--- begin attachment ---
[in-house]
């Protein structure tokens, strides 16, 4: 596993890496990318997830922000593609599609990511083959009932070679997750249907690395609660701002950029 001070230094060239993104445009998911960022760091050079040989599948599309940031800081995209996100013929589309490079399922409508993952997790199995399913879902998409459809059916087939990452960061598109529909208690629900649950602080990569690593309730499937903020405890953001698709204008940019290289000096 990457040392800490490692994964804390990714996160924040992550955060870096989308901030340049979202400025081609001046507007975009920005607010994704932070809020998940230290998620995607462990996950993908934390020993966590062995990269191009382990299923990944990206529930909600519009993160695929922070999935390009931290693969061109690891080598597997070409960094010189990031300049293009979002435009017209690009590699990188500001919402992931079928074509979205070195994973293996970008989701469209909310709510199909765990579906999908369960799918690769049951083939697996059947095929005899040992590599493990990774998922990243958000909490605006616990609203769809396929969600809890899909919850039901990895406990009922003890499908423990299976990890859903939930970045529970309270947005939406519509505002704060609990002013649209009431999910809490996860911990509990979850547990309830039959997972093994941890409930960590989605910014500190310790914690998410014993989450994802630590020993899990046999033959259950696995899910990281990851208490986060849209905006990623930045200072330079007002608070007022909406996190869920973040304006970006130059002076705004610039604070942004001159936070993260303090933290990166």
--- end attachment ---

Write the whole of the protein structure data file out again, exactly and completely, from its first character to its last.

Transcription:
[in-house]
């Protein structure tokens, strides 16, 4: 596993890496990318997830922000593609599609990511083959009932070679997750249907690395609660701002950029 001070230094060239993104445009998911960022760091050079040989599948599309940031800081995209996100013929589309490079399922409508993952997790199995399913879902998409459809059916087939990452960061598109529909208690629900649950602080990569690593309730499937903020405890953001698709204008940019290289000096 990457040392800490490692994964804390990714996160924040992550955060870096989308901030340049979202400025081609001046507007975009920005607010994704932070809020998940230290998620995607462990996950993908934390020993966590062995990269191009382990299923990944990206529930909600519009993160695929922070999935390009931290693969061109690891080598597997070409960094010189990031300049293009979002435009017209690009590699990188500001919402992931079928074509979205070195994973293996970008989701469209909310709510199909765990579906999908369960799918690769049951083939697996059947095929005899040992590599493990990774998922990243958000909490605006616990609203769809396929969600809890899909919850039901990895406990009922003890499908423990299976990890859903939930970045529970309270947005939406519509505002704060609990002013649209009431999910809490996860911990509990979850547990309830039959997972093994941890409930960590989605910014500190310790914690998410014993989450994802630590020993899990046999033959259950696995899910990281990851208490986060849209905006990623930045200072330079007002608070007022909406996190869920973040304006970006130059002076705004610039604070942004001159936070993260303090933290990166």